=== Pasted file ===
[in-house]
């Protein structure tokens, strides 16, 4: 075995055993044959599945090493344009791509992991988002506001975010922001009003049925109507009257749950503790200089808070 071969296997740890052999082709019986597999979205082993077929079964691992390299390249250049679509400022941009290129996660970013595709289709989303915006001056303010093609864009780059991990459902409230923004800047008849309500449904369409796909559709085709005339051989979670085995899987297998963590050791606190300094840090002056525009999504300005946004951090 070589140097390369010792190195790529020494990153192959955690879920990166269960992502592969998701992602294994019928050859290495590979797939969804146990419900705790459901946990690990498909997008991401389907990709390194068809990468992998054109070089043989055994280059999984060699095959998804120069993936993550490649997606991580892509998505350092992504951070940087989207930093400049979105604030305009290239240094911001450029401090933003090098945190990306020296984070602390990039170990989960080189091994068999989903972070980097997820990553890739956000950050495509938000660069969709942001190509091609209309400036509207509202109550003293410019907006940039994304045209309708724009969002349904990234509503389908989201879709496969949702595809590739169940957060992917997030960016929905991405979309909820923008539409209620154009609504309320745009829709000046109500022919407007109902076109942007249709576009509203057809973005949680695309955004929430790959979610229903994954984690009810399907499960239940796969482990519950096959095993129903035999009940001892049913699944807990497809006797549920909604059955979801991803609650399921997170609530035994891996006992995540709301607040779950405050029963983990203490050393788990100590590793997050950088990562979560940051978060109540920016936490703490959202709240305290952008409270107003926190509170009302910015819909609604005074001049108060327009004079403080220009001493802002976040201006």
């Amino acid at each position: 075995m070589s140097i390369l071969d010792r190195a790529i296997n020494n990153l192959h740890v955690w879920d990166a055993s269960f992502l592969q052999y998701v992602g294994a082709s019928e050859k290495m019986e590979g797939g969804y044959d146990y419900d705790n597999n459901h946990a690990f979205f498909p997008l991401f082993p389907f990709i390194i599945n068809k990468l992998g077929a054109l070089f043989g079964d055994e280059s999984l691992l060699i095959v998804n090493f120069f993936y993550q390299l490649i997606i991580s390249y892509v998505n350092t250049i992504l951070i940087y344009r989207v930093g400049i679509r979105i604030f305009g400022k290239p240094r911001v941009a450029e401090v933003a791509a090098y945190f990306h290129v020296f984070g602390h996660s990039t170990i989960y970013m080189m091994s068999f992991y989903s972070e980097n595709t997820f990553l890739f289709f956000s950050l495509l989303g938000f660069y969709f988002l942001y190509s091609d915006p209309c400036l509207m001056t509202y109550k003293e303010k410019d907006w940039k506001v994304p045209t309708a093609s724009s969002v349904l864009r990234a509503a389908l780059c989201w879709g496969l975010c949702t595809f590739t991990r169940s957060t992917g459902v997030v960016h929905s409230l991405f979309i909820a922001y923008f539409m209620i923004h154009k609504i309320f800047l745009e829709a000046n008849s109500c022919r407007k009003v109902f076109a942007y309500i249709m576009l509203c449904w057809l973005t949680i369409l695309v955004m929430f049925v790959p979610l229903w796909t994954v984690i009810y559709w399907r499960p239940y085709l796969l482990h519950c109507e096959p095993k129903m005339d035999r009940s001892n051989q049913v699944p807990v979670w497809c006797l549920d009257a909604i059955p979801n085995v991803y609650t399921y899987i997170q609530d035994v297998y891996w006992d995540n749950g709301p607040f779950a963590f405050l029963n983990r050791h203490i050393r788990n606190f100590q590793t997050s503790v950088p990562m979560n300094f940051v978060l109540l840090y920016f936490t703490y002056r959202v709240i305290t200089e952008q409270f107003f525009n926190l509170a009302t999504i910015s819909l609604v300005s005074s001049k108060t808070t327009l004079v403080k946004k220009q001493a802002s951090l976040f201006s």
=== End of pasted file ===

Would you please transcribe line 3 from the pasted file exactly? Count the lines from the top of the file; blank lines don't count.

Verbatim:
């Amino acid at each position: 075995m070589s140097i390369l071969d010792r190195a790529i296997n020494n990153l192959h740890v955690w879920d990166a055993s269960f992502l592969q052999y998701v992602g294994a082709s019928e050859k290495m019986e590979g797939g969804y044959d146990y419900d705790n597999n459901h946990a690990f979205f498909p997008l991401f082993p389907f990709i390194i599945n068809k990468l992998g077929a054109l070089f043989g079964d055994e280059s999984l691992l060699i095959v998804n090493f120069f993936y993550q390299l490649i997606i991580s390249y892509v998505n350092t250049i992504l951070i940087y344009r989207v930093g400049i679509r979105i604030f305009g400022k290239p240094r911001v941009a450029e401090v933003a791509a090098y945190f990306h290129v020296f984070g602390h996660s990039t170990i989960y970013m080189m091994s068999f992991y989903s972070e980097n595709t997820f990553l890739f289709f956000s950050l495509l989303g938000f660069y969709f988002l942001y190509s091609d915006p209309c400036l509207m001056t509202y109550k003293e303010k410019d907006w940039k506001v994304p045209t309708a093609s724009s969002v349904l864009r990234a509503a389908l780059c989201w879709g496969l975010c949702t595809f590739t991990r169940s957060t992917g459902v997030v960016h929905s409230l991405f979309i909820a922001y923008f539409m209620i923004h154009k609504i309320f800047l745009e829709a000046n008849s109500c022919r407007k009003v109902f076109a942007y309500i249709m576009l509203c449904w057809l973005t949680i369409l695309v955004m929430f049925v790959p979610l229903w796909t994954v984690i009810y559709w399907r499960p239940y085709l796969l482990h519950c109507e096959p095993k129903m005339d035999r009940s001892n051989q049913v699944p807990v979670w497809c006797l549920d009257a909604i059955p979801n085995v991803y609650t399921y899987i997170q609530d035994v297998y891996w006992d995540n749950g709301p607040f779950a963590f405050l029963n983990r050791h203490i050393r788990n606190f100590q590793t997050s503790v950088p990562m979560n300094f940051v978060l109540l840090y920016f936490t703490y002056r959202v709240i305290t200089e952008q409270f107003f525009n926190l509170a009302t999504i910015s819909l609604v300005s005074s001049k108060t808070t327009l004079v403080k946004k220009q001493a802002s951090l976040f201006s």